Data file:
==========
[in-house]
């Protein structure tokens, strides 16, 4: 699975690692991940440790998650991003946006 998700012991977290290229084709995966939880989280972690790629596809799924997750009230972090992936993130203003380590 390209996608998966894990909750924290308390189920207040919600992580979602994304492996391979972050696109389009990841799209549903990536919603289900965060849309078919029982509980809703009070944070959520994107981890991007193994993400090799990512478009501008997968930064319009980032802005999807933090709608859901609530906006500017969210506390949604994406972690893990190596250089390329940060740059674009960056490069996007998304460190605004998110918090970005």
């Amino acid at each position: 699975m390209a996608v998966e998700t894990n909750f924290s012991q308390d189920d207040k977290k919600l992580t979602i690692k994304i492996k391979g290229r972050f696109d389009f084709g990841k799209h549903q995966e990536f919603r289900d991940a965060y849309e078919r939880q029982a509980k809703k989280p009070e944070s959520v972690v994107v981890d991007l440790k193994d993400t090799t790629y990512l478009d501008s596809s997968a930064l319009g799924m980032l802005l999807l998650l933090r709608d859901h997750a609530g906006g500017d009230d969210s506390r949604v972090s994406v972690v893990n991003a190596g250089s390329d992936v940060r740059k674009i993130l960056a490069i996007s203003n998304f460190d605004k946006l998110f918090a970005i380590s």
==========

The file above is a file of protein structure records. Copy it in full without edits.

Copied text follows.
[in-house]
């Protein structure tokens, strides 16, 4: 699975690692991940440790998650991003946006 998700012991977290290229084709995966939880989280972690790629596809799924997750009230972090992936993130203003380590 390209996608998966894990909750924290308390189920207040919600992580979602994304492996391979972050696109389009990841799209549903990536919603289900965060849309078919029982509980809703009070944070959520994107981890991007193994993400090799990512478009501008997968930064319009980032802005999807933090709608859901609530906006500017969210506390949604994406972690893990190596250089390329940060740059674009960056490069996007998304460190605004998110918090970005």
């Amino acid at each position: 699975m390209a996608v998966e998700t894990n909750f924290s012991q308390d189920d207040k977290k919600l992580t979602i690692k994304i492996k391979g290229r972050f696109d389009f084709g990841k799209h549903q995966e990536f919603r289900d991940a965060y849309e078919r939880q029982a509980k809703k989280p009070e944070s959520v972690v994107v981890d991007l440790k193994d993400t090799t790629y990512l478009d501008s596809s997968a930064l319009g799924m980032l802005l999807l998650l933090r709608d859901h997750a609530g906006g500017d009230d969210s506390r949604v972090s994406v972690v893990n991003a190596g250089s390329d992936v940060r740059k674009i993130l960056a490069i996007s203003n998304f460190d605004k946006l998110f918090a970005i380590s």